Turning back around to face the gym, the imagination started to paint a picture so vivid it was as if I’d been present for the original. Chris dunking over everyone. Chris blocking shots. Chris just doing one highlight move after another.
It’s those incredible feats that are now somewhat hurting Walker.
So far in the 2014-2015 season, he leads the team in blocks with 21 already and he’s averaging 5.7 points per game with 4 blocks in an average of 15.9 minters per game.
This was the same guy who led his high school to the 1-A State Championship and tallied 30 points, 15 rebounds and seven blocks in that title game alone.
Now for Gator fans that were hoping to see those high school numbers translate immediately, there has come a sense of resignation, brimming with just enough leftover hope to still be noticeable.
Even in November of 2014…
Donovan points out why that’s an unrealistic expectation.
“If I’m coaching a high school team, I putting Chris Walker at the rim and just saying ‘Hey. When someone comes in there, block shots.’ But that’s not realistic in college. Going into this year, I downplayed the expectation part not to say that he wasn’t going to be a good player, but he’s not what people expect or think he is. You know? And that’s a hard thing sometimes and you know we got to help him. I think he’s doing better with that. I think also the other thing too is I think with what’s going on in games, there’s a little bit more of a reality and truth that he’s dealing with right now, which is a good thing.”
And Chris himself has come to realize this as well.
When asked what he viewed as the major differences between high school and college, he laughed and replied, “At Bonifay, in high school, I’d just stand in the middle of the paint and people like 5-10, 5-8, just come in and shoot it up and I blocked shots. In college, you’ve got to be in your position and everything. You’ve got to help the helper. You’ve got to actually box out people. It’s different.”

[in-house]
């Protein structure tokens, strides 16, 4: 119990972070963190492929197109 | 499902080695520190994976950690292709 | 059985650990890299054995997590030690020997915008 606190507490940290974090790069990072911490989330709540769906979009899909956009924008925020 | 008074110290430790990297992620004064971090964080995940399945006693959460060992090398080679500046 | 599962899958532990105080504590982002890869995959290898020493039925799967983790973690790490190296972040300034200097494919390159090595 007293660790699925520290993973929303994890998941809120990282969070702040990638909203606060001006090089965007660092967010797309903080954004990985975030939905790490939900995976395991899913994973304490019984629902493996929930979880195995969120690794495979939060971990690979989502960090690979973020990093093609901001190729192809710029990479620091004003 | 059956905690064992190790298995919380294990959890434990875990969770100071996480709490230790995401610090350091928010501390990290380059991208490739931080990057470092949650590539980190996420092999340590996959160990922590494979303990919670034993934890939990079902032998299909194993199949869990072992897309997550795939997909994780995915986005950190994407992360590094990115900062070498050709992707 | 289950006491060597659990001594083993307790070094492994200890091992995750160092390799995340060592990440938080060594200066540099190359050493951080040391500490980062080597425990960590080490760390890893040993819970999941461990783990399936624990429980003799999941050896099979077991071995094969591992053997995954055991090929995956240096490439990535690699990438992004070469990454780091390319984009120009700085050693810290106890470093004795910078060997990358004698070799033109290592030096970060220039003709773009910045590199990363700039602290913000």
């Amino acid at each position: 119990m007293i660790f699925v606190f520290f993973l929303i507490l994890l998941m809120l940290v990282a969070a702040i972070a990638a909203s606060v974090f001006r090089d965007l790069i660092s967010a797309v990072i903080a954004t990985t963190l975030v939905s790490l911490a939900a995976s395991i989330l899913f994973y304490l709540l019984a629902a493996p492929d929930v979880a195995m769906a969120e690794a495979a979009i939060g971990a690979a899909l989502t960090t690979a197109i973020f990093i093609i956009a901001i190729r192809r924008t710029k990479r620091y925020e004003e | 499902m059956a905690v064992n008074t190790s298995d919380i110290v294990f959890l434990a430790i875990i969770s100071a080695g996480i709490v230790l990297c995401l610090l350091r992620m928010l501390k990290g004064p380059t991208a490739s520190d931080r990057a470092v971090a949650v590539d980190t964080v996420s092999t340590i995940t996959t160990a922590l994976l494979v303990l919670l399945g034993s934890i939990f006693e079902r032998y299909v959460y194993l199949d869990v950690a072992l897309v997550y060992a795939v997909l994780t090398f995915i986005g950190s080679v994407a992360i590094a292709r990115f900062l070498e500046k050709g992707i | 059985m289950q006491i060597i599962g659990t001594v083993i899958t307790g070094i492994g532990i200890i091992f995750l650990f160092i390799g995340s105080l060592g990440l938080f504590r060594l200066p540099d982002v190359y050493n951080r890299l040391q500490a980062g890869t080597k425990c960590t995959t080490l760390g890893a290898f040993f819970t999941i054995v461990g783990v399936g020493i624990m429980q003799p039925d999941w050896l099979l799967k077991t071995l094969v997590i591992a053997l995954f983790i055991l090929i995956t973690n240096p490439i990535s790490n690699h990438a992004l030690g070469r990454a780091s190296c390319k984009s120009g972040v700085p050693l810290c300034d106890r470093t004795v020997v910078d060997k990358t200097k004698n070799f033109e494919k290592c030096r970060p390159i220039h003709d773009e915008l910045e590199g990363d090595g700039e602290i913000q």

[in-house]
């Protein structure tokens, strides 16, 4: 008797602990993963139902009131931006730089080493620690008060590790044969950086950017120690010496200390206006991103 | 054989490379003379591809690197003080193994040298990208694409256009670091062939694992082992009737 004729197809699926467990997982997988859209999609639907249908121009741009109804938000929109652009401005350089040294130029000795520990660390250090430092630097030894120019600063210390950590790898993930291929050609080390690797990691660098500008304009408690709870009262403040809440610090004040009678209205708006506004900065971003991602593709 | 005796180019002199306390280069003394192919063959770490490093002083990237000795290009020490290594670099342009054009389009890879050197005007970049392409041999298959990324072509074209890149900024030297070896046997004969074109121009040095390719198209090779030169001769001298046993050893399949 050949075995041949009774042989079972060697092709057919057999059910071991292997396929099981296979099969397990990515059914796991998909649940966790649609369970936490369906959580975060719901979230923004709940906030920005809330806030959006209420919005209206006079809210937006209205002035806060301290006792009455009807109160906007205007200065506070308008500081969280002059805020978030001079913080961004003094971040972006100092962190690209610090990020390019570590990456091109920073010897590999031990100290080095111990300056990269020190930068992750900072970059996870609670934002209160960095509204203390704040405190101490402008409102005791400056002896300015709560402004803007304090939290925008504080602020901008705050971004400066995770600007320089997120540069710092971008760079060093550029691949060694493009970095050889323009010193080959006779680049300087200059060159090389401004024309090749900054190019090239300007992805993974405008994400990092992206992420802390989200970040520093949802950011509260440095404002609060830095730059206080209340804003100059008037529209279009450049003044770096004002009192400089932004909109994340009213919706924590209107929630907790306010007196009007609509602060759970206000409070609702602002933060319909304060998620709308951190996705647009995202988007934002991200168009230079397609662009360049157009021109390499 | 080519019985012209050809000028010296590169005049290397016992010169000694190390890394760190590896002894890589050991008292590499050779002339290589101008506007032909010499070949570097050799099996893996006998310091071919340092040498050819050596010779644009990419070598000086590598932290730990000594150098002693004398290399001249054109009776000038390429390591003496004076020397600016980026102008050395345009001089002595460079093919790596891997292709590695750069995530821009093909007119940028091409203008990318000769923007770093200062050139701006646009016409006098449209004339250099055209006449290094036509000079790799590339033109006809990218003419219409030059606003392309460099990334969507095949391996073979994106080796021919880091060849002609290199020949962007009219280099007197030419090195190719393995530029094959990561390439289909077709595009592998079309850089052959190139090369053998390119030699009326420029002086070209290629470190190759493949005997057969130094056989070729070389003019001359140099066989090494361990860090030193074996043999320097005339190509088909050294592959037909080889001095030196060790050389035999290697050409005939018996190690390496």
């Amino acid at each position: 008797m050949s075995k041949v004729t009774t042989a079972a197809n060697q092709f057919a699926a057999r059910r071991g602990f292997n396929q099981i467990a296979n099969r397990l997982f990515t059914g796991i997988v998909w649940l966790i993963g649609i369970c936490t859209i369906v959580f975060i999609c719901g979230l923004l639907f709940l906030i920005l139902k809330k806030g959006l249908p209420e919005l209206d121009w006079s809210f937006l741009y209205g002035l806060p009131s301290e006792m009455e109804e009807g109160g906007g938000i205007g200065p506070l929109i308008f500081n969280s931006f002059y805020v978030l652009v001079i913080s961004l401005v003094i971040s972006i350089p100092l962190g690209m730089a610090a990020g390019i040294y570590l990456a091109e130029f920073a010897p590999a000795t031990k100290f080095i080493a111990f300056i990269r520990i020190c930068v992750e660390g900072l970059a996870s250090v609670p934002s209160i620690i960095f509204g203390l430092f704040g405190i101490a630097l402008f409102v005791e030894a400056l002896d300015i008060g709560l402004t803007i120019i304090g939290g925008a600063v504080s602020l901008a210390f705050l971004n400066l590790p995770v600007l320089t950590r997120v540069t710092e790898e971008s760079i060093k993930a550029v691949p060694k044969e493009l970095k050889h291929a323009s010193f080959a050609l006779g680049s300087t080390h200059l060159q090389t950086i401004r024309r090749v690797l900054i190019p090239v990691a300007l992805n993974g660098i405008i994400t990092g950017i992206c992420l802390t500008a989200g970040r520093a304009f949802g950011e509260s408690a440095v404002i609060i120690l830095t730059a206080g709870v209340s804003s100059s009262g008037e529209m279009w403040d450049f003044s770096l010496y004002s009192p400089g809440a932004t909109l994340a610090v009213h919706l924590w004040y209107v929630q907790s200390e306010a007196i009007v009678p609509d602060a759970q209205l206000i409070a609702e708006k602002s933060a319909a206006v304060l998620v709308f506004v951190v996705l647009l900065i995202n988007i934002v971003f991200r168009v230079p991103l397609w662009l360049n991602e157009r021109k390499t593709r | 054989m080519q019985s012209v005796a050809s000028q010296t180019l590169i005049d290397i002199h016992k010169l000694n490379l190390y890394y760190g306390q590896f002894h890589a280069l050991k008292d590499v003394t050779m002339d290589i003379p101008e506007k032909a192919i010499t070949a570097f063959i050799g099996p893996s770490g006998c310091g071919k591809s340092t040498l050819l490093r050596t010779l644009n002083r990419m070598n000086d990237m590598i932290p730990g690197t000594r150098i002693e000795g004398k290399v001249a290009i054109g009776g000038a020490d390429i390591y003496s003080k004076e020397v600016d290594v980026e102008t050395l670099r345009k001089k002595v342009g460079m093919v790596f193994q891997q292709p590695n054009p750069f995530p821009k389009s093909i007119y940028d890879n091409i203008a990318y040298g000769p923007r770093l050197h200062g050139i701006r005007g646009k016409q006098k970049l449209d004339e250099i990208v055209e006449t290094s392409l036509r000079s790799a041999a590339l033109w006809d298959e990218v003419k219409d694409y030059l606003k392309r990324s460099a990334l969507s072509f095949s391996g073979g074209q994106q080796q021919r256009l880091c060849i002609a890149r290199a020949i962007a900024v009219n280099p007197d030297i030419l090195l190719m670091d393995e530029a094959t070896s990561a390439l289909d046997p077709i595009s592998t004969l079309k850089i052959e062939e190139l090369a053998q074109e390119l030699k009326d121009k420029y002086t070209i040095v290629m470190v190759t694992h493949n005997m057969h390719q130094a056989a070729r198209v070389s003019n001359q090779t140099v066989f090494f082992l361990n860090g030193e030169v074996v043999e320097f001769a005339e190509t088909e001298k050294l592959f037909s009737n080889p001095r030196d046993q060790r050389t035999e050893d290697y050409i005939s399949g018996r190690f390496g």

There was a hint of sadness when he said this, alluding to a buried belief that he himself saw it transferring seamlessly. And that there may not be a person more disappointed by the turn of events than Chris himself, though he would never actually say it out loud.
The closest he has come was when he brought up the Gators Thanksgiving trip to the Bahamas’.
“I think just going through it, like the Bahama trip kinda had me thinking, like am I really this. Just trying to ask myself, ‘Chris you gotta start doing something different. You gotta start playing hard or something’.”
Harder doesn’t always mean faster though and when presented with the chance to really take a hard look at his game, there was one aspect Chris zeroed in on as needing the most work.
“I think just taking my time, don’t rush it, don’t rush my move. I think just taking my time, then making a move, I think I’d be better. Cause sometime I just rush it, and I’m getting a travel call or something that hurts the team.”
I can’t think of another [player] ever to come from here like him…and there probably won’t be another.
Back out in the lobby, Mr. Skinner’s ticket sales have lightened up again, so he picks up where he left off with his memories of Chris. A straggling student walks up and Dylan ask him, “Hey didn’t you graduate with Chris?”
No last name, no further description. There’s only one Chris worth noting.
“Yea I graduated with Chris”, the kid replies. There’s a hint of pride in his voice when he says it, as if here in Bonifay that’s a banner, a status, something that bears real weight…and frankly, it does.
He truly is a hero in this town
Not a legend, like Billy Donovan is having to combat in Gainesville, but a hero.
A legend implies mystique, and wonder. A nugget of a story that was embellished over time resulting in an entity that is larger than life.
A hero is real. And the people of Bonifay saw it for themselves.
He’s one of a kind, Skinner says.
“I can’t think of another [player] ever to come from here like him…and there probably won’t be another.”
And he’s right. Time after time blue-chip basketball prospects will transfer to private academies that mold players into college ready athletes. Walker even turned down offers from some high caliber ones like Oak Hill Academy and Montrose Christian School, both of which molded Kevin Durant during his formative years. The closest Chris got was AAU leagues where he played travel ball with the likes of his current teammate Kasey Hill. Which brings me back to my original question; why did he stay?
Not wanting to draw too much attention to this part of the conversation, I ask Skinner quietly, “Did he stay just because of Ms. Campbell?”
“Oh absolutely,” Skinner nods yes. “Without a doubt.”